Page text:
Small, deep-sea cephalopod found throughout the temperate and tropical oceans of the world. Unique retractile sensory filaments justify the Vampire Squid's placement in its own order: Vampyromorphida(formerly Vampyromorpha), which shares similarities with both squid and octopuses
was the largest known carnivorous marsupial of modern times. It is commonly known as the Tasmanian tiger (because of its striped back), the Tasmanian wolf, and colloquially the Tassie tiger or simply the tiger. Native to continental Australia, Tasmania and New Guinea, it is thought to have become extinct in the 20th century. It was the last extant member of its genus, Thylacinus, although several related species have been found in the fossil record dating back to the early Miocene.
is the only surviving member of the once well-represented family Gavialidae, a long-established group of crocodilians with long, slender snouts. The gharial is listed as a critically endangered species by IUCN.
The gharial is one of the three crocodilians found in India, the others being the Mugger crocodile and the Saltwater crocodile.It is one of the longest of all living crocodilians.
Wombats are Australian marsupials; they are short-legged, muscular quadrupeds, approximately 1 metre (39 in) in length with a very short tail. They are found in forested, mountainous, and heathland areas of south-eastern Australia and Tasmania. The name wombat comes from the Eora Aboriginal community who were the original inhabitants of the Sydney area.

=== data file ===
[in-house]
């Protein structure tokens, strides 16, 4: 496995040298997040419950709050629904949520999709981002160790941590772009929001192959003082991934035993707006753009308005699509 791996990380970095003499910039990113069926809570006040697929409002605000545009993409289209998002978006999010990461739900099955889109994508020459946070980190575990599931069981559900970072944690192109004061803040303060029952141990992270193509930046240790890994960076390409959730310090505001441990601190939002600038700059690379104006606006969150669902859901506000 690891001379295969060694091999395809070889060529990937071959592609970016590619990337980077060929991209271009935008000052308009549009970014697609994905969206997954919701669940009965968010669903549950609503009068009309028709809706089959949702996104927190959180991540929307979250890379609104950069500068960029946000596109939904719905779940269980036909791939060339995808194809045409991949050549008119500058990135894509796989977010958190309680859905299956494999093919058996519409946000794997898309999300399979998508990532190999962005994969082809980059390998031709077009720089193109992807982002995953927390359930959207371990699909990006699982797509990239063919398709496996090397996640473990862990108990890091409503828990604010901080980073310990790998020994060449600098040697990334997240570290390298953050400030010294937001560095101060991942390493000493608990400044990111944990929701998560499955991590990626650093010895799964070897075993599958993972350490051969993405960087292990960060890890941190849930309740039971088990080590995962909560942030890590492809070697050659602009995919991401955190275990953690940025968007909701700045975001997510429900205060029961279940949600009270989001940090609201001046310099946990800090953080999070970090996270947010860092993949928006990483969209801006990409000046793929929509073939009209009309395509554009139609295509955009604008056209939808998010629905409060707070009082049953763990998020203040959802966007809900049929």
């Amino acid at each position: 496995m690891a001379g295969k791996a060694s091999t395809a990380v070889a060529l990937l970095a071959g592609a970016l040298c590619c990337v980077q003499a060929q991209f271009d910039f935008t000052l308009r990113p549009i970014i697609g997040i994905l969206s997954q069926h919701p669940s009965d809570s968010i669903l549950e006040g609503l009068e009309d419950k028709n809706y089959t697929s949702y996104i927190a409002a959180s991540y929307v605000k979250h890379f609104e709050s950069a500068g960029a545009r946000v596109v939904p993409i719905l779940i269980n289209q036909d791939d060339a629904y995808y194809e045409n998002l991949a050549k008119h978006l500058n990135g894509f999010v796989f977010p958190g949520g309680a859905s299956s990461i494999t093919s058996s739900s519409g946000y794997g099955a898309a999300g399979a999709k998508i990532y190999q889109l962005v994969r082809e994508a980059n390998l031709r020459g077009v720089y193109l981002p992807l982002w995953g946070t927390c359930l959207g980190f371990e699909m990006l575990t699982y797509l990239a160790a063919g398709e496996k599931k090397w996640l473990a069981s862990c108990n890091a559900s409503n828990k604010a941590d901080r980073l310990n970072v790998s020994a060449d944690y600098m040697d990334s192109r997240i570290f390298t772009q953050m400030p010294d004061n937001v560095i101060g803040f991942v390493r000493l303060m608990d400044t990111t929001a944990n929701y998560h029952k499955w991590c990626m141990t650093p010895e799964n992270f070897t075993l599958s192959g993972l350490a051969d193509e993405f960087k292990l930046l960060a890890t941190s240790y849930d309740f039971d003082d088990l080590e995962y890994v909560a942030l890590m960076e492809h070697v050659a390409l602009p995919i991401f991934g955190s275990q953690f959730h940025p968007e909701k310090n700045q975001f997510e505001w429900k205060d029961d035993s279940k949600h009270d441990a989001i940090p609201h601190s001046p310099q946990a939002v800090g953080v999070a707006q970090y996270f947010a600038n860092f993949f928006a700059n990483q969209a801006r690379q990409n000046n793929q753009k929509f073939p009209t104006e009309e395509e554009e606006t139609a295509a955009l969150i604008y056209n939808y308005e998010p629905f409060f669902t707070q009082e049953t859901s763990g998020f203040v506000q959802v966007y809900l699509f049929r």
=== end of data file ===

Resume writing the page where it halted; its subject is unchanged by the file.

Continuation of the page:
5. Naked mole ratThe naked mole rat (Heterocephalus glaber), also known as the sand puppy or desert mole rat, is a burrowing rodent native to parts of East Africa and the only species currently classified in the genus Heterocephalus. It is one of only two known eusocial mammals (the other being the Damaraland mole rat) and has a highly unusual set of physical traits that enables it to thrive in a harsh, underground environment, including a lack of pain sensation in its skin and a very low metabolism.
6. Echidnaalso known as spiny anteaters, belong to the family Tachyglossidae in the monotreme order of egg-laying mammals. There are four extant species, which, together with the Platypus, are the only surviving members of that order and are the only extant mammals that lay eggs.Although their diet consists largely of ants and termites, they are only distantly related to the true anteatersof the Americas. They live in New Guinea and Australia. The echidnas are named after a monster in ancient Greek mythology.
7. Pangolinis a mammal of the order Pholidota. There is only one extant family (Manidae) and one genus (Manis) of pangolins, comprising eight species. There are also a number of extinct taxa. Pangolins have large keratin scales covering their skin and are the only mammals with this adaptation.They are found in tropical regions of Africa and Asia. The name "pangolin" derives from the Malay word pengguling ("something that rolls up").